The latest Environmental Outlook report by the OECD presents a bleak scenario, with rising sea levels swallowing cities and millions of people suffering water shortages. The report also present possible solutions.
Surrounded by the Pacific Ocean and straddling the equator, the island nation of Kiribati may look idyllic at first glance. However, the turquoise sea that surrounds it and contributes to its beauty also threatens its very existence.
"When the waves reach our houses and villages, our people will have to go," Kiribati's president Anote Tong said at the beginning of March.
While climate change and the resulting rise in sea levels may be no more than a future concern for many countries, in Kiribati their effect is already being felt. The highest point in the country, which is made up of 32 atolls, is just three meters above sea level. If greenhouse gas emissions reach the levels predicted by the Organisation for Economic Co-operation and Development (OECD) in its Environmental Outlook to 2050, temperatures could rise more than two degrees Celsius, surpassing the mark that climate scientists consider as the threshold to large-scale disaster. In this situation, no amount of protective barriers or mangroves could save a place like Kiribati.
Cities under water
According to some predictions, the islands could already be swallowed by the ocean in 25 years' time. For Heino von Meyer, head of the German office of the OECD, Kiribati's case is merely "the tip of the iceberg." The OECD Environmental Outlook concludes that many coastal regions are at risk of suffering a similar fate.
Even more people will be living in cities by 2050
The report illustrates the consequences for people and nature if no active counter-measures are taken. It also shows that coastal cities will be the places with the highest population density in the future.
While in 1970 one third of the world's population lived in cities, today it is 50 percent.
"Based on this, you can predict that in 2050 two thirds of the world's population will live in large cities," said Meyer.
According to the report, the more megacities are located on the coast, the more dramatic the consequences of rising sea levels will be. And while today around 100 million to 200 million people die or become injured as a result of natural disasters each year, this figure could increase eightfold over the coming decades.
However, floods and natural disasters are not the only problems in this future scenario. Water shortages are also an issue. According to OECD projections, there will be less and less drinking water available in many regions, and the number of people experiencing what's known as water stress (extremely limited access to water) will increase from 1.3 billion to 3.9 billion.
There will be less clean drinking water available in the future
"In 2050, 40 percent of the world's population will be living in regions of water stress if more calculated measures aren't taken to control its use," said von Meyer.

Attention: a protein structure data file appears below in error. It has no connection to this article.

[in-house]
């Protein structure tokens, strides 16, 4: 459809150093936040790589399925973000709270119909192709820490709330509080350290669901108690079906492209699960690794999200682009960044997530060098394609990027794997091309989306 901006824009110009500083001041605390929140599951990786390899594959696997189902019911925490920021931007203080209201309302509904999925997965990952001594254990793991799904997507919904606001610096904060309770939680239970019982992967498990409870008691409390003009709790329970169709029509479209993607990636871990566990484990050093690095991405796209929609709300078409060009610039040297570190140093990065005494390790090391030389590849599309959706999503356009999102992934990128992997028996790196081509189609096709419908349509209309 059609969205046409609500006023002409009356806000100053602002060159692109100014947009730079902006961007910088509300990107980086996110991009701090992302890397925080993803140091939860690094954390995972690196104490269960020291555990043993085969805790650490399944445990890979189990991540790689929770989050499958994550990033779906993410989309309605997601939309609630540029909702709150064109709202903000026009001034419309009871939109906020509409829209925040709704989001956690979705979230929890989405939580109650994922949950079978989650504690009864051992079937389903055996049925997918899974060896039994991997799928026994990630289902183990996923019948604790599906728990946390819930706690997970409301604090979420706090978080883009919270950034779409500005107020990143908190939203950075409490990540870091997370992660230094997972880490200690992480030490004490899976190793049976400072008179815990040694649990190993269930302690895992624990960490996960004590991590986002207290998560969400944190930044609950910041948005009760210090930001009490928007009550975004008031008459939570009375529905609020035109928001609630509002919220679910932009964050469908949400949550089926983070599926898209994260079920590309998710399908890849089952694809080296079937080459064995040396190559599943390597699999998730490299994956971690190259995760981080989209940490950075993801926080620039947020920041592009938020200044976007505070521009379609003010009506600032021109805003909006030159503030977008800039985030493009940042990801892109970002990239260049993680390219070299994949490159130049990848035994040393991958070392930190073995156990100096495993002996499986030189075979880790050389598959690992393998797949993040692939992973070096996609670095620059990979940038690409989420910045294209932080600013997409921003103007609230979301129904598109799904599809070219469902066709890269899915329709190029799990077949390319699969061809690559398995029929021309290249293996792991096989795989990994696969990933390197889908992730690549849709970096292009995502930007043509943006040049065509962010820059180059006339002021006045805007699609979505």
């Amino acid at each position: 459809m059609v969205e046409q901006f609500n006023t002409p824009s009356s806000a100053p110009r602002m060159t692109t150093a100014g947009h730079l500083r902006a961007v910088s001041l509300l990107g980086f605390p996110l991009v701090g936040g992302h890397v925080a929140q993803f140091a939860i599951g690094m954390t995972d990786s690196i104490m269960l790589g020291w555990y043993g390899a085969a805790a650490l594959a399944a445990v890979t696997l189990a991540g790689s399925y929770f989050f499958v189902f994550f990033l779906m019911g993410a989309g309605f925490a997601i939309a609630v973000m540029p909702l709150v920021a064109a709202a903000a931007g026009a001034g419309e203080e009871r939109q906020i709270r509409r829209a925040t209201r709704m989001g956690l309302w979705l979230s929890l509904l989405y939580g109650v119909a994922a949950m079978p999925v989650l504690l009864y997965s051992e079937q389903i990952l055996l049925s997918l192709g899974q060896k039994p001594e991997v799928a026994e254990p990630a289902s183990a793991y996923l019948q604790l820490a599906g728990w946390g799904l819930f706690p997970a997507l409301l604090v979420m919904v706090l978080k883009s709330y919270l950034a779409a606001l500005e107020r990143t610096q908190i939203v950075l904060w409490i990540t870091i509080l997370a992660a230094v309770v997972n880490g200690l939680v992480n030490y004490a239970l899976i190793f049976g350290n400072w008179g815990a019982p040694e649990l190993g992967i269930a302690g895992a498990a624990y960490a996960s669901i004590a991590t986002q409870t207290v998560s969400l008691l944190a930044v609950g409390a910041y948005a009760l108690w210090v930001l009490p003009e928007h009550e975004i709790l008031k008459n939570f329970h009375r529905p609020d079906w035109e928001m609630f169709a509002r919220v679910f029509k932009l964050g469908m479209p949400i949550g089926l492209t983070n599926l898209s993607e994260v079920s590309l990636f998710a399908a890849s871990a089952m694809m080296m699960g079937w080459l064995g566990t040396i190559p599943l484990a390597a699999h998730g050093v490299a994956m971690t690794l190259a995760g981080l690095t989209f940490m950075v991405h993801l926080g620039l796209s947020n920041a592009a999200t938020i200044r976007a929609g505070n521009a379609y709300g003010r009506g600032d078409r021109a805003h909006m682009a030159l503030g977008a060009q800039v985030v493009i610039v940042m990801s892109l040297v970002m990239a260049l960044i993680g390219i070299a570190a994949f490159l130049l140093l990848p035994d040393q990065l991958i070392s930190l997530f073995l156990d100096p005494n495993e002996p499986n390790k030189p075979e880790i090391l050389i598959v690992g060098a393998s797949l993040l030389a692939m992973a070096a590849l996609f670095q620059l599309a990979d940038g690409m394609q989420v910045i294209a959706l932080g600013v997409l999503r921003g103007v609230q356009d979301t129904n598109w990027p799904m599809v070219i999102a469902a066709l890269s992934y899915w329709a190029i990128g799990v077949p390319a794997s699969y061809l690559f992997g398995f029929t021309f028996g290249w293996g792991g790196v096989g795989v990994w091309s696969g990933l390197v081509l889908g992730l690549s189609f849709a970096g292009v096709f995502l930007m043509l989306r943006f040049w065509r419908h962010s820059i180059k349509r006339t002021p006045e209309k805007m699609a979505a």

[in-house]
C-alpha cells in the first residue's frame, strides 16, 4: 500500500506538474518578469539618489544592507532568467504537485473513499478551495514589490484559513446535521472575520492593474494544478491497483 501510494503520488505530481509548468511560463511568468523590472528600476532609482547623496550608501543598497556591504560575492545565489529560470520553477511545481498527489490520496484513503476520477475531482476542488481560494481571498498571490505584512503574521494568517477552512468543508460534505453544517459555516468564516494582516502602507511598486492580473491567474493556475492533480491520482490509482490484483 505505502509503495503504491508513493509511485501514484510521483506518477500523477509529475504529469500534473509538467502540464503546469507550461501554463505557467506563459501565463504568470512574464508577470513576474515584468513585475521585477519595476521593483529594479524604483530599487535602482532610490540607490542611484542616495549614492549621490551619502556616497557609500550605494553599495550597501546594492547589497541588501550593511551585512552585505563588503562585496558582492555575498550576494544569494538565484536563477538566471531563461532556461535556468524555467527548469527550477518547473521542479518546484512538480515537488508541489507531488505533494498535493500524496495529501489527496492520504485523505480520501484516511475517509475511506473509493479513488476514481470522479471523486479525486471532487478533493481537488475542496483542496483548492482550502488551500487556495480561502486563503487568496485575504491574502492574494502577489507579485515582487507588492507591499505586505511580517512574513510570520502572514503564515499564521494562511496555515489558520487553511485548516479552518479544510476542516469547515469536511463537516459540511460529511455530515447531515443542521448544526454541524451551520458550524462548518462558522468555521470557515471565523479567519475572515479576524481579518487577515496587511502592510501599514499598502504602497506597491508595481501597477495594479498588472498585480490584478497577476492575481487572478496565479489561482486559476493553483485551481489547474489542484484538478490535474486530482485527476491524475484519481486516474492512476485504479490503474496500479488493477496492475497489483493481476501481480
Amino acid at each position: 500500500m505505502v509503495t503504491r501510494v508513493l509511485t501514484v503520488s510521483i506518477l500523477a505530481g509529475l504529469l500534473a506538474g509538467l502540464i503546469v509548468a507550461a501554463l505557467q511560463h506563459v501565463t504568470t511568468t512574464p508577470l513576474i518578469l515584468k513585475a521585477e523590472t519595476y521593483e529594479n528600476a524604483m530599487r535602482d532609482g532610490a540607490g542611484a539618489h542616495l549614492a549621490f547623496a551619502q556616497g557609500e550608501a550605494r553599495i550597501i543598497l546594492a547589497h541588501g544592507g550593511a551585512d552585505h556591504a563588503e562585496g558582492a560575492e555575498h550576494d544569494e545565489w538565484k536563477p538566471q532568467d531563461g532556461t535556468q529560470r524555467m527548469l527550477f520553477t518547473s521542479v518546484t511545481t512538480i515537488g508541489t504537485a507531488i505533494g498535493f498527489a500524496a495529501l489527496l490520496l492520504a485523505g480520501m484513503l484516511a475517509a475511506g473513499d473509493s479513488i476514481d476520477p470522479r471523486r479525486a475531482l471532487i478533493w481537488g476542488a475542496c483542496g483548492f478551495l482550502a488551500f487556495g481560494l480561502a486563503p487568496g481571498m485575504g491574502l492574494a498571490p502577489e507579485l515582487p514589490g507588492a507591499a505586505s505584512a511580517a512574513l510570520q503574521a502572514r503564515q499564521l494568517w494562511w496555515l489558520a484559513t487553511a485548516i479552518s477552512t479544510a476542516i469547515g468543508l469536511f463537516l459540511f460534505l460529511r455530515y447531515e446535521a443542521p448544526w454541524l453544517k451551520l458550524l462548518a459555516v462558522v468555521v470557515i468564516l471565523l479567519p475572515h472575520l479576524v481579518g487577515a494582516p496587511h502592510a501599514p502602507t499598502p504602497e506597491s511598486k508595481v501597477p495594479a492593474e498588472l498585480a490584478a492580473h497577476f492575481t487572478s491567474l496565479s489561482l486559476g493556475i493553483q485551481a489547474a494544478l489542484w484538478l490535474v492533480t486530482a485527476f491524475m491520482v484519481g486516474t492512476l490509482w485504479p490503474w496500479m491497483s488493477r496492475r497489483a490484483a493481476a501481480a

Countries like Korea, Japan, US, Mexico and Turkey are especially affected by water shortages. But instead of reducing water consumption, OECD researchers predict an increase in water usage by more than 50 percent by 2050. This will be caused by increased water usage in the industrial sector, electricity generation and private households.
Greater demand for water also means more competition for clean water. The OECD report anticipates a significant increase in groundwater pollution and a decrease in the quality of surface water, especially in northern and southern Africa and southern and central Asia. By 2050, one fifth of the world's inland waterways could be contaminated by algae growth.
The researchers fear that the unrelenting population growth could negate all progress in the area of water supply and sewage disposal. They predict that by 2050 at least 1.4 billion people will have to live with insufficient water supply and sanitation.
"Especially developing countries need assistance in establishing water management systems, both technologically and financially," said von Meyer.
A preventable disaster?
To combat water stress in the long term, the OECD report proposes several political solutions.
"If we don't put a price on water, it will not be dealt with in a sensible and efficient way," said von Meyer, referring to one of the report's main conclusions. After all, he said, the right to water and sanitation is one of the UN Millennium Development Goals.
To prevent future conflicts, the OECD suggests the introduction of water taxes. For example, a certain amount per day could be free, with fees charged beyond that limit. The tax money could be used to offset the cost of private water tanks in areas without running water, or to improve water supply there.
Unfortunately, in Kiribati it is already too late for such measures. The country's president is currently negotiating the purchase of up to 2,000 hectares (4,942 acres) of land in Fiji, to where Kiribati's 100,000 residents could be relocated. He does not want to see his people made homeless by the rising Pacific Ocean.
Author: Richard Fuchs / ew
Editor: Holly Fox